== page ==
If anything has been the bane of software development monetization and fluid e-commerce transactions in Nigeria, it has got to be the security and the universal acceptance of our payment platforms. For ages, the question on the lips of not only developers but active players in the financial ecosystem has been: “how come we are able to resolve the issues with the multinational card companies such as Visa and MasterCard, yet until now we have not been able to solve the issue with PayPal?”
In a typical manner, if the standard is unavailable, then invention is inevitable. This effectively means, we are left with no choice than to build our own PayPal, and hope that someday it rises up to become generally acceptable and fit to handle all of our online transactions without the usual fear of breach or insecurity.
That reminds me of a sort of a town hall meeting, developers had with the main Payment solutions gateway company – Interswitch sometime last year. A meeting which was supposed to be a platform to rub minds and to hatch a way forward, became one where the developers left with more scepticism than they came with, especially because the solutions Interswitch seemed to be proposing did not seem up to par, or so it seemed at that point in time.
The more controversial issue of the day coincidentally was centered on the very issue of bringing PayPal on board, as had been done with the Global card partners. In their answer to the question, they said there were too many bottlenecks to resolving the issue, and in a bit of a rude but maybe blunt and realistic manner, they said “if PayPal wouldn’t come, then why not build your own PayPal?” It sounded quite absurd, and more like reinventing the wheel, but it also seemed like the Hobson’s choice – the only choice.
Interestingly, we all kept wondering that if anyone had the clout to build such a solution and to make it work, it had to be Interswitch themselves, considering the vast array of their network in the field, as of this point, and their familial relationship with the Central Bank of Nigeria. Well, as at that point they had always had this product they were working on called QuickTeller, but it still seemed to be budding and yet to totally take off. Fast forward a year and a few months later, the same would become the rescue point of a customer, in somewhat of a true life scenario, and this would almost make me conclude that QuickTeller on the strength of the story has all the trimmings and potentials to become Nigeria’s own PayPal.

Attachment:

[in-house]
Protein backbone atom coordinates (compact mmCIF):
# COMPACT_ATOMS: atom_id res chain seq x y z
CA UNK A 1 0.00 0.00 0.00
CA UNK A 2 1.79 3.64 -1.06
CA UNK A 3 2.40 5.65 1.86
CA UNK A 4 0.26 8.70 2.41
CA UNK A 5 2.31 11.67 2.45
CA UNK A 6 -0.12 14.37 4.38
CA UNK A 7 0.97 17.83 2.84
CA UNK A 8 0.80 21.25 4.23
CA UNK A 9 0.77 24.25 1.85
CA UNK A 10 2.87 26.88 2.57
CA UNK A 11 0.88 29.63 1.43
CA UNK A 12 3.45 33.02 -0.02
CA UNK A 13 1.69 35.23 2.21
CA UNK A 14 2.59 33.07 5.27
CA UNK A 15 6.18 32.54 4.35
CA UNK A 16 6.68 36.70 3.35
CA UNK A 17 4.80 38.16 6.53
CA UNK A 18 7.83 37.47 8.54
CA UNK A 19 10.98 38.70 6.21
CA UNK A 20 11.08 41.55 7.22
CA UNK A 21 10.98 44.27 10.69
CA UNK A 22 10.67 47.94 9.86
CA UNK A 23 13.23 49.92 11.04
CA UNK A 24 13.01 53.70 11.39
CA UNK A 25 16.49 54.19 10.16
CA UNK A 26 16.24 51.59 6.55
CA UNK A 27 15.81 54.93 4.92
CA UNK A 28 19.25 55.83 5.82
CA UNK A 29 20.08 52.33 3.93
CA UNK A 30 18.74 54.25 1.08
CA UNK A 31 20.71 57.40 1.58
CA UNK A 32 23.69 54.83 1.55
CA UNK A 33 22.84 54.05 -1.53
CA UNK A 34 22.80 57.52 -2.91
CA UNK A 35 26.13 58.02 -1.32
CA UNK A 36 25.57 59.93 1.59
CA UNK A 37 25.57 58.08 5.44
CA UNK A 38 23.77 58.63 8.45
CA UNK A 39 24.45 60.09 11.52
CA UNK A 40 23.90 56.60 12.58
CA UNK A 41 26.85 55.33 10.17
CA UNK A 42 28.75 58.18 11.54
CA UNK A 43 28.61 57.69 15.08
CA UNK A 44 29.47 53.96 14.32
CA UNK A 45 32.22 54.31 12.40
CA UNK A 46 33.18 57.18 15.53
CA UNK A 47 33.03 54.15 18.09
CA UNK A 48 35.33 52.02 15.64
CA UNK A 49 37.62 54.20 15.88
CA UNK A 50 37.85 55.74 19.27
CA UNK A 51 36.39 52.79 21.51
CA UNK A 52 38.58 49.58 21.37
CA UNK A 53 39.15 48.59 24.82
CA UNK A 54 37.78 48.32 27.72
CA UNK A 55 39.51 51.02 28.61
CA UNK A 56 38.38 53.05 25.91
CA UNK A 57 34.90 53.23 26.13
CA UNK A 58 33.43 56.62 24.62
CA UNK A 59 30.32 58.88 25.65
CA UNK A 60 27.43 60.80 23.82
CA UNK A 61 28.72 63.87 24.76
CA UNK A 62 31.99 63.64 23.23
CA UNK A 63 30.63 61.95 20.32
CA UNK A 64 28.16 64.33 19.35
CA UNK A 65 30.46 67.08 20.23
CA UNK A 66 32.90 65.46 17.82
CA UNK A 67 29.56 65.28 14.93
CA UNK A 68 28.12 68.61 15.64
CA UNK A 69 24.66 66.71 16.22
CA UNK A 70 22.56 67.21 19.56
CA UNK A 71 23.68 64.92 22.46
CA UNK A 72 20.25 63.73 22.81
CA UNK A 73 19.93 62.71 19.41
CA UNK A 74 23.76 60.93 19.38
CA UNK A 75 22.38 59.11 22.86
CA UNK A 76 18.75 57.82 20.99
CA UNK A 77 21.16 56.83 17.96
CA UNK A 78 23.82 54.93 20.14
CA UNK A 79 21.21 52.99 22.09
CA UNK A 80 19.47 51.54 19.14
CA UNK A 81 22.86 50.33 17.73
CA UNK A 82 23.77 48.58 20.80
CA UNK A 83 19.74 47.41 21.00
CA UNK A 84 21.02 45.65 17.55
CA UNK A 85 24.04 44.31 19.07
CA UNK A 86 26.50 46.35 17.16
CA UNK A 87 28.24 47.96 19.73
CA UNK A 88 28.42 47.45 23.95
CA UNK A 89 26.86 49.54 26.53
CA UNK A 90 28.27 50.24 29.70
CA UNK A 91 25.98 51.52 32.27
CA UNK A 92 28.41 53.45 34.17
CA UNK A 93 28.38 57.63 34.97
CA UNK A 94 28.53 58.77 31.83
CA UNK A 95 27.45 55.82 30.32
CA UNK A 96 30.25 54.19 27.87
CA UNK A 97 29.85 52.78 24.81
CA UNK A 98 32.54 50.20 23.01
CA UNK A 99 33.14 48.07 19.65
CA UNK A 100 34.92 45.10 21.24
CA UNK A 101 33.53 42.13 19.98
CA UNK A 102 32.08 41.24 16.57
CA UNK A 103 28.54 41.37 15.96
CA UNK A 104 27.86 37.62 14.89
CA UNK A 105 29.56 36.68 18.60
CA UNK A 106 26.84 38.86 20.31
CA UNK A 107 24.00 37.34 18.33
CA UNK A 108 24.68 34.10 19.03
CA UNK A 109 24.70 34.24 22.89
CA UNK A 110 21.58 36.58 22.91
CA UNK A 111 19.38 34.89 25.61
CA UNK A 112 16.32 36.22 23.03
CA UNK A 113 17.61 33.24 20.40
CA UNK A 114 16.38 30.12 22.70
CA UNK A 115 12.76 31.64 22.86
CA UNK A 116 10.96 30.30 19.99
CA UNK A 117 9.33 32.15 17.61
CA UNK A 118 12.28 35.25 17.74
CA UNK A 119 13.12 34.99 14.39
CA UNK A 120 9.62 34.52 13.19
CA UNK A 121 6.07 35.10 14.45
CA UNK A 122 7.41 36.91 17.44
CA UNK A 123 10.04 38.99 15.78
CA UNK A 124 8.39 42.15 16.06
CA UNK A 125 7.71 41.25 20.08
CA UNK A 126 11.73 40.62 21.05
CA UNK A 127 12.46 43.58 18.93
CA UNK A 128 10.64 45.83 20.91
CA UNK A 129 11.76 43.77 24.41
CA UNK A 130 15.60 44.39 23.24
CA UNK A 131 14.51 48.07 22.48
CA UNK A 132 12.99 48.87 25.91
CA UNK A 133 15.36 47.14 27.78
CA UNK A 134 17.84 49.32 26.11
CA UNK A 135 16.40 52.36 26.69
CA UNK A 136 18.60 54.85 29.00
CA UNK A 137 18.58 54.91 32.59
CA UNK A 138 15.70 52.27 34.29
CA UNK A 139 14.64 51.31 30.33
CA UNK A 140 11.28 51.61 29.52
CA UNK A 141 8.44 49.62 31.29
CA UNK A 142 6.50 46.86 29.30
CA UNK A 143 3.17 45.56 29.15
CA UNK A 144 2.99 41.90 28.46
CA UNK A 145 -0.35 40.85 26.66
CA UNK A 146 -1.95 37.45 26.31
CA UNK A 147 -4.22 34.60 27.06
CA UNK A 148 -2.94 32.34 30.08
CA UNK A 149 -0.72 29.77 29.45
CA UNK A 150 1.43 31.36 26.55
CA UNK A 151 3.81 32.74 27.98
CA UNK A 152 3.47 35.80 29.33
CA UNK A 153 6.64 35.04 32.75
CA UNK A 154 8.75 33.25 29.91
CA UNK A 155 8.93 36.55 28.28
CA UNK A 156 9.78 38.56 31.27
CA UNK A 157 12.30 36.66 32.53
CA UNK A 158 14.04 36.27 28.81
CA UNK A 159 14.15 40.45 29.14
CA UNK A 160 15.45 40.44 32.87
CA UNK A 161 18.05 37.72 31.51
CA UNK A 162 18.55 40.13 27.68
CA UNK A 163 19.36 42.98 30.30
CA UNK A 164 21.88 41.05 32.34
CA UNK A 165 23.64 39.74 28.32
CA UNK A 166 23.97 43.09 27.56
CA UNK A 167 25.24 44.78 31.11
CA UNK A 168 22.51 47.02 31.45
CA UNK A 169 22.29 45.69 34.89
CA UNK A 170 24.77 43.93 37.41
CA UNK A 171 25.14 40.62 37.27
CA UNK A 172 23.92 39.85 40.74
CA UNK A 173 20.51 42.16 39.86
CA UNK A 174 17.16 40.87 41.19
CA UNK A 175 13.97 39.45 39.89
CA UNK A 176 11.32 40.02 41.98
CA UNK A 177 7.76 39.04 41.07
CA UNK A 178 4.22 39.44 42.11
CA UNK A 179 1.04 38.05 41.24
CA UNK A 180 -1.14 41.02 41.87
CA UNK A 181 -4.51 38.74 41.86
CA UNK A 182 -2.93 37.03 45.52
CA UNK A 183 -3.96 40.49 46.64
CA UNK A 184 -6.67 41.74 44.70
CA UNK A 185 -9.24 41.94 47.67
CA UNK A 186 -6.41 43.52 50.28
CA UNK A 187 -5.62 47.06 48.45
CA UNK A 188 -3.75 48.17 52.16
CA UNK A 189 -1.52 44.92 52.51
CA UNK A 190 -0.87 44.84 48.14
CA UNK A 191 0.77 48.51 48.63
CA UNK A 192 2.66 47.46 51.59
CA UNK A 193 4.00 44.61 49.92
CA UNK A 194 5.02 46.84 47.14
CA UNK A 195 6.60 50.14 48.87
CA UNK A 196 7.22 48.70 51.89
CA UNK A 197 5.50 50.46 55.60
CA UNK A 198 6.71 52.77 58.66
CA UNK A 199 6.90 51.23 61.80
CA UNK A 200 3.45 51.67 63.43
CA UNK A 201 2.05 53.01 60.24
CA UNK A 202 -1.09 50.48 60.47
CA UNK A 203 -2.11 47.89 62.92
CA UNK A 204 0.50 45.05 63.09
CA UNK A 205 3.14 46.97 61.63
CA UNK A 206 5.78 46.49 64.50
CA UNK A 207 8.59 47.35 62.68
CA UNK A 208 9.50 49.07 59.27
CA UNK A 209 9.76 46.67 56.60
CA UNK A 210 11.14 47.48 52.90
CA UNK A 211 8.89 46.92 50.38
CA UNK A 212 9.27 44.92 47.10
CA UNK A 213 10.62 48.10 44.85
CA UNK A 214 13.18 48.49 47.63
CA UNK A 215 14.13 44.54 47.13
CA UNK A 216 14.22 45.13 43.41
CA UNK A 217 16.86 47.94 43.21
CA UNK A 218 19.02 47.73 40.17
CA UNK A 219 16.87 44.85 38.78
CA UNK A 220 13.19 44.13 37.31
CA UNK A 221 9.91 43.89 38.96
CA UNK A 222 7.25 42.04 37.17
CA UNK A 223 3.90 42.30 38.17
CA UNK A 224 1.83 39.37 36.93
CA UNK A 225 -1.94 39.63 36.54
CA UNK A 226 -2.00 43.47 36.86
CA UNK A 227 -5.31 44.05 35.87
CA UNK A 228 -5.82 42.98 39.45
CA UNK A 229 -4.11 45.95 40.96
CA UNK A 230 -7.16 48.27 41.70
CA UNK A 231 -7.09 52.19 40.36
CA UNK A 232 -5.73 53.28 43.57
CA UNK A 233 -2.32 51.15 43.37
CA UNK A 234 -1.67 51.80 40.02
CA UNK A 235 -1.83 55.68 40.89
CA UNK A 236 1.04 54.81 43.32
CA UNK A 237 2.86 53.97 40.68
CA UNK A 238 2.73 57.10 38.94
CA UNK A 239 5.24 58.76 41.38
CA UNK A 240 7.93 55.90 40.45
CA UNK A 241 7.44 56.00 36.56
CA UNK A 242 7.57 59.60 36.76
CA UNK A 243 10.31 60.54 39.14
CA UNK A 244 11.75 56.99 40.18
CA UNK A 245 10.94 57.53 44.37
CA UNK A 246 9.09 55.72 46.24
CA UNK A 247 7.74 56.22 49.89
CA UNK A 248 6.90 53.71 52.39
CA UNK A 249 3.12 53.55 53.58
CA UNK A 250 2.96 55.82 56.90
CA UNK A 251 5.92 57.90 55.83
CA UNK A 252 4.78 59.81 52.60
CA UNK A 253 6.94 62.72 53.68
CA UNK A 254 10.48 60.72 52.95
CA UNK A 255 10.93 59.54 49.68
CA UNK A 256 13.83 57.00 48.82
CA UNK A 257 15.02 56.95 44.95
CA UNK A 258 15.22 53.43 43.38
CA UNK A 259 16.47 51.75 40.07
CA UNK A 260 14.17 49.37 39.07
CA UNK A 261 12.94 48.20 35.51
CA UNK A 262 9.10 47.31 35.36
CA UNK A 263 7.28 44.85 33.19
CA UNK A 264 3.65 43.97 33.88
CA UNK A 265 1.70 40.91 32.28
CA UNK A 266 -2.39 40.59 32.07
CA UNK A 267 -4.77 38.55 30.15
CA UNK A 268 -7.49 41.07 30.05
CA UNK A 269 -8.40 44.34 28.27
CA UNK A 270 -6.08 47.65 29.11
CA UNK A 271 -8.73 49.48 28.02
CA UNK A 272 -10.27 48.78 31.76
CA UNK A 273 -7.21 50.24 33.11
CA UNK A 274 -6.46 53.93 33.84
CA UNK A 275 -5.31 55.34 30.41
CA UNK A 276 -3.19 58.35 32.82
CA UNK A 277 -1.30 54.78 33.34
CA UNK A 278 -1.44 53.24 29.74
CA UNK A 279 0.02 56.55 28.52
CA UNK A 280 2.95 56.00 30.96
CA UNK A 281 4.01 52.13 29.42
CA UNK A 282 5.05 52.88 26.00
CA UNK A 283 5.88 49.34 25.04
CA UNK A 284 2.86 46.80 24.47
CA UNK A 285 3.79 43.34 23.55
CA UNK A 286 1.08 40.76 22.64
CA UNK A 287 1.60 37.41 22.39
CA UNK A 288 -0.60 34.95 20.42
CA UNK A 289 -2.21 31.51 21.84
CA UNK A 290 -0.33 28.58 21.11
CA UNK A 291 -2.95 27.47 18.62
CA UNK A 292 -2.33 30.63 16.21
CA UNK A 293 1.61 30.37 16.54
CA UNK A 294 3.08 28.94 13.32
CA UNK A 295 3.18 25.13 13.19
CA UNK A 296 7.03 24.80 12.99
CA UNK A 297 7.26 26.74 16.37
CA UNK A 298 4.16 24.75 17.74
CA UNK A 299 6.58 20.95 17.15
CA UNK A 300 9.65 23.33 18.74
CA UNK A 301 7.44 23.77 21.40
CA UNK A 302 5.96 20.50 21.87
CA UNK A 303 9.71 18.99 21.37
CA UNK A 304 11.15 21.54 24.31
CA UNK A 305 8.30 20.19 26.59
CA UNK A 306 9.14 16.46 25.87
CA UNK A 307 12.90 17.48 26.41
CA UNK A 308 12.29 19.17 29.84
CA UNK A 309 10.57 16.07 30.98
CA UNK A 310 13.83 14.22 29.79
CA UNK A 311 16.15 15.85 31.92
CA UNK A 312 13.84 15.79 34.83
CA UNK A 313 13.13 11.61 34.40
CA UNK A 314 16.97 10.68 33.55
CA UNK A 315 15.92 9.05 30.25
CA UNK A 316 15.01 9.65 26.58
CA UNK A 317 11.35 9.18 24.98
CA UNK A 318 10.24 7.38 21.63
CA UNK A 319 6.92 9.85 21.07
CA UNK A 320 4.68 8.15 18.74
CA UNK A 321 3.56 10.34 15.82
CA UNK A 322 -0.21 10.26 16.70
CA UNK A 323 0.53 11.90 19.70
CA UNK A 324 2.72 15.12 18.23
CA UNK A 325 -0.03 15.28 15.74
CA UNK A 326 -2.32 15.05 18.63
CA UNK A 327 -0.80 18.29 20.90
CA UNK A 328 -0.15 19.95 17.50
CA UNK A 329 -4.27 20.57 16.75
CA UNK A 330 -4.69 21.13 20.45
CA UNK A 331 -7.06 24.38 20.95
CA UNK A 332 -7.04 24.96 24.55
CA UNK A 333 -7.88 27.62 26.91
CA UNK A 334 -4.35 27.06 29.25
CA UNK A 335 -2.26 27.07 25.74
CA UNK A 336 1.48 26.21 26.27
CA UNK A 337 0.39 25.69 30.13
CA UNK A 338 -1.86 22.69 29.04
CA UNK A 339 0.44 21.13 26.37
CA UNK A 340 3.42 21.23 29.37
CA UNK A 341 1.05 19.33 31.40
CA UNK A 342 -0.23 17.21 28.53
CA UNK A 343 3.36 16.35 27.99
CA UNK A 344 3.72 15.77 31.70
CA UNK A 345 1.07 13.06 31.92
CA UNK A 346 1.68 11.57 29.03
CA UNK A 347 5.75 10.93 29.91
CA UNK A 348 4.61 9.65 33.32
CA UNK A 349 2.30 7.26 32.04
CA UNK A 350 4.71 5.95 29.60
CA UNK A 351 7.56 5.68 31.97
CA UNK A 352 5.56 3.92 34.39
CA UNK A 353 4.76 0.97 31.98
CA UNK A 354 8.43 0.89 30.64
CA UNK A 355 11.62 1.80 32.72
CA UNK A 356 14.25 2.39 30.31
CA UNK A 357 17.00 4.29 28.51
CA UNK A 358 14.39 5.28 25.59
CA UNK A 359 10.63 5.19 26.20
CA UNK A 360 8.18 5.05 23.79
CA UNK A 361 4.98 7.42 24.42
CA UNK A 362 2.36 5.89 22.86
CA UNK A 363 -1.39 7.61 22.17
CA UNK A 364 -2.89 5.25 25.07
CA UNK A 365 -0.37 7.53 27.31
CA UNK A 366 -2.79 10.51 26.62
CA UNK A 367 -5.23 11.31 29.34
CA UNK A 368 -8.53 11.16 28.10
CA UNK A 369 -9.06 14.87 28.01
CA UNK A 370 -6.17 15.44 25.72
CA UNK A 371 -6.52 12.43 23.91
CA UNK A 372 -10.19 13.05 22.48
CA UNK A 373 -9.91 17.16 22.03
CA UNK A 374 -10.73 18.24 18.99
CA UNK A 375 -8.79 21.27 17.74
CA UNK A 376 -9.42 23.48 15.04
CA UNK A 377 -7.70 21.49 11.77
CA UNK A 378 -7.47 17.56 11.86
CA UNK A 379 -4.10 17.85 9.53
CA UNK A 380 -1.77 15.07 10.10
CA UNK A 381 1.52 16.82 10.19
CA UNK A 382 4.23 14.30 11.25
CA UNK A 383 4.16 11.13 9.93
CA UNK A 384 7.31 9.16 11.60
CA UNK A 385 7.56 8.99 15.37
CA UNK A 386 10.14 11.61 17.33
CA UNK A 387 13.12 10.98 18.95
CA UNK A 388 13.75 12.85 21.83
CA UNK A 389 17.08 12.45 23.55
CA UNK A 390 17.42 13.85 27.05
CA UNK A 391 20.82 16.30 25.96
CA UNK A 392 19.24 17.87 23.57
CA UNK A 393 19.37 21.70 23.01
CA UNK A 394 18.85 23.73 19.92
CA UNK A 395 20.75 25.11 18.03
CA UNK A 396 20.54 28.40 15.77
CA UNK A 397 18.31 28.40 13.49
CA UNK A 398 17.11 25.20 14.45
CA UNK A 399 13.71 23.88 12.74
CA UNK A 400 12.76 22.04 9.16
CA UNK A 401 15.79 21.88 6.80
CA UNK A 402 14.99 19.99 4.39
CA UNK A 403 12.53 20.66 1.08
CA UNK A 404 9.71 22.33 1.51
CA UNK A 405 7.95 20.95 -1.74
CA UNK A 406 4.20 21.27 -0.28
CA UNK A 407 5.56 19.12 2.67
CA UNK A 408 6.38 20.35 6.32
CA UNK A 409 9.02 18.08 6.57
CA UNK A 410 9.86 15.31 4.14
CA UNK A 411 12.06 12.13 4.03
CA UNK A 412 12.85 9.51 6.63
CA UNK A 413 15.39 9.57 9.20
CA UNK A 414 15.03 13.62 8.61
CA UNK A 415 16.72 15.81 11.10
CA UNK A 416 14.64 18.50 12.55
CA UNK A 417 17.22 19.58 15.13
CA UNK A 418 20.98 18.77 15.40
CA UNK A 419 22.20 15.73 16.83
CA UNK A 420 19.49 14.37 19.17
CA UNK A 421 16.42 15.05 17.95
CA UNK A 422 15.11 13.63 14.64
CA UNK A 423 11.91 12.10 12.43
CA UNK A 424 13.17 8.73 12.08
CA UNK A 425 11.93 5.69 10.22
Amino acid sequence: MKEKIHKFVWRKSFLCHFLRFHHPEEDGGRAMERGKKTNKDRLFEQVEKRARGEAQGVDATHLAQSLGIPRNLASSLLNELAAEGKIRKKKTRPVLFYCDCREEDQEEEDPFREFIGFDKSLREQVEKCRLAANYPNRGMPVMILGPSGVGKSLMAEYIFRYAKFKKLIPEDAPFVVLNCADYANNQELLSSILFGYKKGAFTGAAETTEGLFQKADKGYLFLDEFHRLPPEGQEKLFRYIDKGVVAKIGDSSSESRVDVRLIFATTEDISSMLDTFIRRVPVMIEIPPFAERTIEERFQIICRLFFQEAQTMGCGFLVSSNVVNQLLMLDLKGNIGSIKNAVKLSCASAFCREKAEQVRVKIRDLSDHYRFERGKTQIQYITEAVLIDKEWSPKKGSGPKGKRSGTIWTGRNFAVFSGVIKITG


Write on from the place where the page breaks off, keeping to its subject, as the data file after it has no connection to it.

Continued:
Let me tell the story briefly here: “So Mr. Mo Brown (not real name) walks into one of the top two new generation banks in the country – one which almost everyone has come to know for blazing the trail , offering an almost fair equivalent of global standard banking practices – and his quest was to claim a western union money transfer. Although with a full understanding that the policy had changed and he could not claim the transfer merely with his savings account, he had gone on to upgrade to a current account only the day before, thinking that should suffice, especially with the advice of the customer care agent.
The only other option would have been claiming the transfer with his domiciliary account, but even that had expired for lack of use. Long story cut short, he gets to the counter and after checking his accounts, and the teller told him he needed an account which had been active in the last three months – either current or domiciliary. Without that there was no way he was going to be able to claim the transfer. Asked if there was any way around it, the Teller simply said a regrettable No. At his wits end and looking forlorn, Mr. Brown was about to leave, when the teller noticed his tab, and asked if he had internet connection. On answering yes, the teller simply produced a flier, indicating that there might just be one option left, but it was totally self-service, and at the owner’s behest.
The instructions on the flier bore the directions of using a QuickTeller account to claim a Western Union money transfer. Left without a choice, Mr. Brown went back to his office, and followed the instructions, providing all of the right information for the transfer. There and then, right at his desk, he got an alert on his mobile phone, and an attendant e-mail indicating that his savings accounts had been credited with an estimated amount of money, signalling that the transfer was successful. Totally surprised but quite relieved, he would go on to tell the story to anyone who cared to listen.”
Again on the strength of this story, and such similar ones, it almost becomes quite plausible that we may yet have a credible alternative for PayPal. For those who understand the Nigerian banking space enough, you would agree with me that it can be somewhat difficult and quite official, when it comes to claiming an international money transfer. This would mean that if QuickTeller – which had until now been used for mobile top-ups, bill payments and Flight ticket payments for some choice carrier only – could handle this transfer effectively, and within a matter of minutes, then it might just be the solution we have been waiting for; coming from no less a body than Interswitch. It might only need to be tweaked a bit to satisfy the standards of use as a payment platform, harmonized with the cards for seamless transactions on the various websites and e-commerce sites around here.
Well it is only my opinion, what do you think? Please share your experiences, and let us know if we are any closer to a lasting solution.